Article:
When someone in a group of metalheads mentions the subgenre “Metalcore” by name, half of the group would frown, and the other half will instantly get defensive. But why does this happen? Well, just as with any theme, cultural and fashion trend, or artistic genre, when something becomes popular, it also brings along people who do not appreciate it.
This usually happens when said genre becomes so widely performed that a lot of lower-quality artists jump on board. And, with Metalcore, people who do not like the genre are quick to present you with a list of low-quality artists.
Art, however, is entirely subjective. One could argue that we can evaluate the “soul” put into a piece of art and thus determine its quality, but who could ever be the judge of what has a soul and what doesn’t? But even if popularity and the lowering of quality of the art in question often go hand in hand, we cannot dismiss a whole genre simply because there are some, admittedly very few, bad examples of artists; Metalcore has offered a lot to the Metal scene and is still goes strong with being innovative and fresh.
Just like the majority of Metal subgenres, Metalcore technically started in the 80s, but it hadn’t yet developed into its own thing until the mid-late 90s. It came to be as more in-depth experimentation in the Thrash, Punk and Hardoce subgenres, and, at first, the line between experimentation, evolution, and full-on emergence of a new genre was pretty blurred. Some people claim that Hogan’s Heroes’ self-titled album (1990) is the first-ever Metalcord record, while others would argue that Integrity’s “Those Who Fear Tomorrow” (1991) is closer to what we would call Metalcore today. But what would we call Metalcore today in the first place?
There are many things that add to a genre’s aesthetic and uniqueness, so what is it that makes this one stand out? Let’s start with the fact that this genre is almost exclusively performed by drop-tuned [*] guitars. I’ll try to explain the next part as non-musician-friendly as possible:
A musical instrument can play many scales and modes. The guitar can do that as well; however, when one drop-tunes their guitar, a new way of playing is presented to the guitarist which takes place in one string – mostly in relation to the one next to it (E and A strings, although E is now D). This means that the D scale is the one that can have those new styles of playing all to itself. As such, even though the guitar can still play all other scales, Metalcore tends to cycle around the scale the guitars are down-tuned to (often drop D), and even if they start in other scales, they will 99% switch to the drop tunings scale for the song’s breakdown.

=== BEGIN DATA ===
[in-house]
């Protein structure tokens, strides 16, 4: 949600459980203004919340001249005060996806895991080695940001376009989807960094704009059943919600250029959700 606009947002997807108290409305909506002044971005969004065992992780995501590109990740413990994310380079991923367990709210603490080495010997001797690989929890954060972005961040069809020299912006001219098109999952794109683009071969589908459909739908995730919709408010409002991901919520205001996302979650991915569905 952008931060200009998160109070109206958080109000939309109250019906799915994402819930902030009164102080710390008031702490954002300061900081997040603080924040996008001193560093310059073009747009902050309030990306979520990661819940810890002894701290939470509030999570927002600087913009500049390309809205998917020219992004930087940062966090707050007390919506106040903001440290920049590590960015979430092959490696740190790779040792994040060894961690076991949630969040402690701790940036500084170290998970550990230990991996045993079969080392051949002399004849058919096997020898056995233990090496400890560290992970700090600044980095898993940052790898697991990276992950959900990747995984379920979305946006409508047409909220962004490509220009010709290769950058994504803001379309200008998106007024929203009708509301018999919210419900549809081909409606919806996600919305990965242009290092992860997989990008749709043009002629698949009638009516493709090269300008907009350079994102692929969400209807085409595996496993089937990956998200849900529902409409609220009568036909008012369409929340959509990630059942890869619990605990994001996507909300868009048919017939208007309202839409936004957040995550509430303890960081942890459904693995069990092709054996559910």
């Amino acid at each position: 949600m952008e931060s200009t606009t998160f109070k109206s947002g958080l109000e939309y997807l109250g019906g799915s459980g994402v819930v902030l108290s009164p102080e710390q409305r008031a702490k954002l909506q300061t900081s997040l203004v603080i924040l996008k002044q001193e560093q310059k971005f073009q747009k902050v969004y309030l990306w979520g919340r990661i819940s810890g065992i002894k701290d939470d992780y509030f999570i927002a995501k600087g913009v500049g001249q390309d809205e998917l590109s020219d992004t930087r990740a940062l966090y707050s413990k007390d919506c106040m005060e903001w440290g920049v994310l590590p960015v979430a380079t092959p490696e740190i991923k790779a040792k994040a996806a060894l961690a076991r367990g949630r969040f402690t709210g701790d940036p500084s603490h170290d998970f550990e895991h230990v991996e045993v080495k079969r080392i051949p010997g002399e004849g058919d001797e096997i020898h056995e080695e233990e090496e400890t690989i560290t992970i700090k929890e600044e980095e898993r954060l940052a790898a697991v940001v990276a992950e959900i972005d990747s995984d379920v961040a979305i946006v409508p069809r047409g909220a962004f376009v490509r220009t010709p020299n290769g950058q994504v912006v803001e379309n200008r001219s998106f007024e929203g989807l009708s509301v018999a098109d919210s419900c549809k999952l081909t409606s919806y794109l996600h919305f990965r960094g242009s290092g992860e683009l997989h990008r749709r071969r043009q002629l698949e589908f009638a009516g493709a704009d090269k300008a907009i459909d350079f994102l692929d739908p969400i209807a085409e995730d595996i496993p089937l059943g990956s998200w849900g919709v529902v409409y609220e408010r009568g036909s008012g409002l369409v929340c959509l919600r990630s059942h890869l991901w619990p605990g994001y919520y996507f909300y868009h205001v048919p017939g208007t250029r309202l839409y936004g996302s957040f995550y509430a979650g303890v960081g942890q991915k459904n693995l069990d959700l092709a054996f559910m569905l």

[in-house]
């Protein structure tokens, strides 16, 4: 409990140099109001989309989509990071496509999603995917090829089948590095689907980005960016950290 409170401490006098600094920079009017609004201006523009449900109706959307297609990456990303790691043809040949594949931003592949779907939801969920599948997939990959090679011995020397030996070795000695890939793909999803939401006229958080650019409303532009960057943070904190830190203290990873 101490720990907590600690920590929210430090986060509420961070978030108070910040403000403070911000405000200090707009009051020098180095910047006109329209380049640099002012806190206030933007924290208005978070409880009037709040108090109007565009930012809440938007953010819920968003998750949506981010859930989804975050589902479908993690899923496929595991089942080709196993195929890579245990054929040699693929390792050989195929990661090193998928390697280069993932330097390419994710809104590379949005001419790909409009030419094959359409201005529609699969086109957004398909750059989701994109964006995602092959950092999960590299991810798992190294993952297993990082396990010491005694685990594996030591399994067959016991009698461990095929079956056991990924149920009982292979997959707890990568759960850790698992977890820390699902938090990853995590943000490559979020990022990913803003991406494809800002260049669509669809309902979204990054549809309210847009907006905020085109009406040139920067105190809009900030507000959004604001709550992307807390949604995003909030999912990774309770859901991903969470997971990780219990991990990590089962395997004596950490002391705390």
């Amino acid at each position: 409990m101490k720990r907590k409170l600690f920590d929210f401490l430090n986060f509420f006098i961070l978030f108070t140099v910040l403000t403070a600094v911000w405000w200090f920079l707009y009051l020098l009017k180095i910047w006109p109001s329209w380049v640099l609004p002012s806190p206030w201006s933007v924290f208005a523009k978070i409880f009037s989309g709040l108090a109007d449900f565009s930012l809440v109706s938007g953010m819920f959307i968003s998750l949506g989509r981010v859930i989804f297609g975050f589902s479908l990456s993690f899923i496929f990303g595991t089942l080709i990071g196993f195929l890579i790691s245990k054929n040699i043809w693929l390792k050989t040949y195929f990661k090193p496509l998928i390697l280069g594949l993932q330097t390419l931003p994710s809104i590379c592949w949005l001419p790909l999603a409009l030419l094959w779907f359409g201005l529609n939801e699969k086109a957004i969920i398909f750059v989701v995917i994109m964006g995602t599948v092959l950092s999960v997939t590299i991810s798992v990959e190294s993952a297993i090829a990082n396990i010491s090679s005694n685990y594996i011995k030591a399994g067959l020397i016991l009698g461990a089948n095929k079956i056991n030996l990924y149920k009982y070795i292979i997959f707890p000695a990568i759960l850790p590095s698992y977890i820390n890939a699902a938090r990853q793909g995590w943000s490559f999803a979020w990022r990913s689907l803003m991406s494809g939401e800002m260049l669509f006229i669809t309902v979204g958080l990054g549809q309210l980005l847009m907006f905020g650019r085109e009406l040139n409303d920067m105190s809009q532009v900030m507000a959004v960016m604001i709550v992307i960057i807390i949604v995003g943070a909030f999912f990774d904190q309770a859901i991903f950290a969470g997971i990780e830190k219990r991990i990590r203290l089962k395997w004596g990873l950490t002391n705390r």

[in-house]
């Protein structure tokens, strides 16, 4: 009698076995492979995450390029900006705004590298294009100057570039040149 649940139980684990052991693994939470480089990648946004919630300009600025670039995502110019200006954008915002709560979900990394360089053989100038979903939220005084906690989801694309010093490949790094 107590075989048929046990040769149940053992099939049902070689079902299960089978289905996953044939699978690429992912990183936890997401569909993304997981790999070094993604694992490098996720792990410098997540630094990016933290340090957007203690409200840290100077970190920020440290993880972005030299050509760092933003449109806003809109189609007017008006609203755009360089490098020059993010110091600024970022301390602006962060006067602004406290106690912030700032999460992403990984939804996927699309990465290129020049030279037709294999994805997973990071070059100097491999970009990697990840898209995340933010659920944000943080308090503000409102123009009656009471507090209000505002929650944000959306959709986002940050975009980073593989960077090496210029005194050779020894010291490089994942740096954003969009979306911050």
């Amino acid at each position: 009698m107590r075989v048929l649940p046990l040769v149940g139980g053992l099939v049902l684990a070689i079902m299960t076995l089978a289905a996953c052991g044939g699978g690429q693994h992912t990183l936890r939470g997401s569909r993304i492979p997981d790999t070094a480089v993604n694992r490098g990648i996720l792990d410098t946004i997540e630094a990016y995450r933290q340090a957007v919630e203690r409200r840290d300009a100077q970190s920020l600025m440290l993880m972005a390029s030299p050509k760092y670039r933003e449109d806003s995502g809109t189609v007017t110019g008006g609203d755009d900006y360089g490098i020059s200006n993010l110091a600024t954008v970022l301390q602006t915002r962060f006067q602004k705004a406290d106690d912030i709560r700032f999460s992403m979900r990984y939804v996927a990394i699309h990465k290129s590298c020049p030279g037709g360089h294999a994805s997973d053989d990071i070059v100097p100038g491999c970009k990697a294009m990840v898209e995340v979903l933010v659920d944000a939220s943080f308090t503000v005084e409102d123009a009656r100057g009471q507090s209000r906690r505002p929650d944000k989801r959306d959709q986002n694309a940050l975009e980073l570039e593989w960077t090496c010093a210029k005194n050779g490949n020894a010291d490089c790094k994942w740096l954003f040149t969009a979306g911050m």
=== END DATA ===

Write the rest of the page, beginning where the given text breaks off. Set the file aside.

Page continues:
This leads us to the next part of Metalcore and possibly the genre’s highlight: breakdowns. You haven’t truly experienced a Metal breakdown if it wasn’t one in a Metalcore song.
The initial Thrash-like and exciting riffs slow down, and the drums give a brief moment of silence. As sweat drips from the musicians’ faces on stage while they are staring at the floor, people start forming the “wall of death”. And, after what feels like an intense eternity of build-up, you hear two hits on the drum’s cymbals.. and then hell is let loose.
The idea of a compelling breakdown is something that has been driving the genre and its subs ever forward. If your friend listens to Metalcore, they will have already had you listen to “this cool breakdown that is absolutely insane!”. And if you yourself are a fan of the genre, you definitely have had a friend of yours listen to an intense breakdown you recently discovered. Breakdowns are fanservice, they are heavy, and they aim to please and force you to headbang slowly, whether you initially planned to or not.
The rest of the music usually follows some very “soft rules” which are generally followed but not necessarily. Such ideas are the natural minor scales (sad sounding scales that are generally sweet and mellow), but they can often be harmonic minor ones (also sad sounding scales but a bit more aggressive, in a sense) as well as Phyrygian minor scales (still sad ones, but a bit serious and heavy. Mostly used by Metal music nowadays). These scales are expressed by fast, cycling riffs that resemble Thrash Metal and the emphasis on the drums’ double-bass techniques. Metalcore guitars will often play interesting rhythmic, palm-muted patterns that are usually in synch with the double bass itself, creating a very primal (in a good way) vibe and expression of music that has listeners move with it involuntarily.
We can’t talk about a Metal subgenre without talking a bit about the lyrics. Metalcore often features personal and depressive lyrics, usually about failure and self-hate, but they also sometimes speak about the many flaws of our society. There was a wave which drew in a lot of teenagers back in the mid-2000s, which would also include lyrics about failed romance and relationships, and, honestly, that supposedly “immature” part of the genre that had the youngest people loving it is the main reason people will often express their dislike for the genre nowadays. While having a young fanbase is often seen as proof of publishing poor-quality music, in my honest opinion, it is a very unfair accusation. Young people have feelings as well, and teens are often the ones that are least understood. And music is all about expressing feelings and allowing listeners to take some comfort and relate to them. Is it so wrong to offer such things to a younger audience?
Drop-tuning is when a guitarist lowers the low E string by a tone. Not all of the strings, only the most bass-sounding one. This tuning originated – and you’re not gonna believe this – in Classical guitar playing. And is now almost exclusively utilised by Metal artists. So next time your pop-listening friend tells you that “Metal is just noise”, remind them of that little fan fact.